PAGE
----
The epitaph for Lovie Smith’s tenure as head coach of the Bears could read, “He couldn’t fix the offense.”
For all the good things Smith did in his nine years in Chicago, his undoing was his inability to take care of the side of the ball in which he had no background.
The Bears fired Smith on Monday after a 10-6 season. They started 7-1 but fell apart down the stretch, mostly because they couldn’t score.
Some Bears players took the news hard. Devin Hester, who blamed media and fans for Smith’s firing, was visibly crushed as he cleaned out his locker at Halas Hall following a brief team meeting in which Smith addressed his players.
“We already knew what the news was,” Hester said. “Just hearing it from him. The media, the false fans, you all got what you all wanted. Majority of you all wanted him out. As players, we wanted him in. I guess the false fans outruled us. I thought he was a great coach, probably one of the best coaches I have ever been around. He brought me in.”
Jay Cutler was more pragmatic, saying that “change isn’t always a bad thing.”
“I think Phil (Emery) and George (McCaskey) and everyone involved, they’re going to do whatever’s necessary, offensively, defensively, special teams wise to put a good product out there next year and make this team the best they can,” Cutler said.
Since Smith took over in 2004, the Bears have ranked higher than 23rd in offense only once. They have ranked 28th or lower four times.
Smith tried four offensive coordinators during his Bears career. His first thought was to run a similar offense to the one he was familiar with when he was defensive coordinator of the Rams, so he hired Terry Shea.
The Bears finished last in the league in offense behind quarterbacks Chad Hutchinson, Craig Krenzel, Jonathan Quinn and Rex Grossman, and Shea was dismissed after one season.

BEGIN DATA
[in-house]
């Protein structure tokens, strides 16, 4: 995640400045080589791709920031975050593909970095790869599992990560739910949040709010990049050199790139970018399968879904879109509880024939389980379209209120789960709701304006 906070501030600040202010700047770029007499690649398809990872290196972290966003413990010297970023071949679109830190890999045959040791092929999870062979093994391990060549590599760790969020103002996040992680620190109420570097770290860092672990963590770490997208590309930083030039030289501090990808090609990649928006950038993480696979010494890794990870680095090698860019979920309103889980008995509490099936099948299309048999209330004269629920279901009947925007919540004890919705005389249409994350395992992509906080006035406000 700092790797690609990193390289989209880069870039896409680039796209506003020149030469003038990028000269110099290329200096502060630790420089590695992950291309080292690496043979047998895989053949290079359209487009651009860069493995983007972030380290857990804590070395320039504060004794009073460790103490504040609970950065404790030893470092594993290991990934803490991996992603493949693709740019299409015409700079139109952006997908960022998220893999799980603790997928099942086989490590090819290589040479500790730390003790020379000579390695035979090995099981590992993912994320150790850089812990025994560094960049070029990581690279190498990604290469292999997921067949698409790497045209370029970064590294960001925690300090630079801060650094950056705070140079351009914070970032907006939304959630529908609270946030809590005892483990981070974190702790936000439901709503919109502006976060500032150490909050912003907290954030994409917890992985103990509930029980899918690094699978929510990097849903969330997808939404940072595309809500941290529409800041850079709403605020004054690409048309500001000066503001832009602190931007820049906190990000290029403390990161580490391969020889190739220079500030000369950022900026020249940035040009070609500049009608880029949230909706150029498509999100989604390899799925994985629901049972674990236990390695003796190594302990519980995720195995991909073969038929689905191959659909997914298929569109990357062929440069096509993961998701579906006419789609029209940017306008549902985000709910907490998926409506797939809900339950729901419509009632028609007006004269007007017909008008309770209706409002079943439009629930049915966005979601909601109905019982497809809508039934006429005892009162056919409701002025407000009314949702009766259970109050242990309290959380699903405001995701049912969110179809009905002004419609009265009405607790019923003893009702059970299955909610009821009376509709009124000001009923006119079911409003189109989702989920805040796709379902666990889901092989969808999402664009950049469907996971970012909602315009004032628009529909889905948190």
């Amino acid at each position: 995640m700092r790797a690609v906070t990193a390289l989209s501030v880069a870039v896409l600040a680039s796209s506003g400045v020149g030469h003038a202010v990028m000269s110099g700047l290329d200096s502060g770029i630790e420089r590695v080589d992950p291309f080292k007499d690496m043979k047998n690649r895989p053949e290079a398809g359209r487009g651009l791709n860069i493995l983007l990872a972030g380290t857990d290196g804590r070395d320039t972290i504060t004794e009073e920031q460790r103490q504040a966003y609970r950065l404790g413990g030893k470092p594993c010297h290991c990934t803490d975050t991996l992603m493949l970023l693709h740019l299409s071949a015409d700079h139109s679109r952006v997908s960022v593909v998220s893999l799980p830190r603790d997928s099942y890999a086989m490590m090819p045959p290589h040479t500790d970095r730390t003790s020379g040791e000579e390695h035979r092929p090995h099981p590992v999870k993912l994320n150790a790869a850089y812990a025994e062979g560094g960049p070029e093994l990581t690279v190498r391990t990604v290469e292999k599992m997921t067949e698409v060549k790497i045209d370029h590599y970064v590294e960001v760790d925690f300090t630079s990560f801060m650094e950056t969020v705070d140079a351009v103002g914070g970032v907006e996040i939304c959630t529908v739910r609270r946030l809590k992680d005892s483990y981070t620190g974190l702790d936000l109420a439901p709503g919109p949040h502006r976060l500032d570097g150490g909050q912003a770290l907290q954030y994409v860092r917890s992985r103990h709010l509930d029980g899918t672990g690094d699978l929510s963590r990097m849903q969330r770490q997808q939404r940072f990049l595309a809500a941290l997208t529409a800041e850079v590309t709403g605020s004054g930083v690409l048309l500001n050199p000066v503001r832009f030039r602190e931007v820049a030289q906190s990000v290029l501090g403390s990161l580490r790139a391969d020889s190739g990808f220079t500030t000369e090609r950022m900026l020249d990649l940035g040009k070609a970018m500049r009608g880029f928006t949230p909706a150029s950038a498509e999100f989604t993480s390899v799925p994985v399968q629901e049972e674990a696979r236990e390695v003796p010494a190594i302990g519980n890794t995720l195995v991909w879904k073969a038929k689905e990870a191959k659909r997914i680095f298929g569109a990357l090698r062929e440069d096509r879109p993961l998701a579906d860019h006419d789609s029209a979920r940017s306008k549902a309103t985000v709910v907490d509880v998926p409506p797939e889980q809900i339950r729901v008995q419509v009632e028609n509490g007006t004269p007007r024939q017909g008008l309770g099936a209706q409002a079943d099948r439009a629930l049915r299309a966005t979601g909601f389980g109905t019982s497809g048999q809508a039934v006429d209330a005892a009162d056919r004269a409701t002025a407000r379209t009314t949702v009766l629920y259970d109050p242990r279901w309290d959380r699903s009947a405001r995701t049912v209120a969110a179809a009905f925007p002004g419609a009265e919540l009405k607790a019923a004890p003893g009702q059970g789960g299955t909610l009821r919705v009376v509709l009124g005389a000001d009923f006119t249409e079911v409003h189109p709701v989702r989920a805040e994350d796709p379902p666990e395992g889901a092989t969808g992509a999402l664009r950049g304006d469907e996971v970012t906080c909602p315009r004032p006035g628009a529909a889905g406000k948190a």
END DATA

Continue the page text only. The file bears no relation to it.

Smith then turned to Ron Turner for his second stint as Bears offensive coordinator. Turner lasted five years in what was the heyday for Smith’s offense.
It was during this period that Smith’s stubborn allegiance to Grossman became an issue. “Rex is our quarterback,” he said over and over again.
Those days Smith often talked frequently about how the Bears “get off the bus running,” and the team achieved its offensive identity by pounding the ball with Thomas Jones, then Cedric Benson and finally Matt Forte.
But after the Bears traded for Jay Cutler in 2009 and they still finished 23rd in offense and missed the playoffs, Turner was made the scapegoat and fired.
An extensive job search that included interest in Jeremy Bates, Rob Chudzinski and Tom Clements led the Bears back to Smith’s old friend Mike Martz, for whom he had worked in St. Louis. Going from the conservative Turner to the aggressive Martz was quite a philosophical shift for Smith.
Martz’s offense sputtered in 2010 but started to come on the next season. Then Cutler broke his thumb in the 10th game, and the team unraveled. The Bears lost five straight, and Martz was fired along with general manager Jerry Angelo, the man who brought Smith to Chicago.
Smith’s next move was to go conservative again, this time by promoting offensive line coach Mike Tice. A first-time play caller, Tice made great use of new acquisition Brandon Marshall but struggled to find other reliable targets or to overcome protection issues.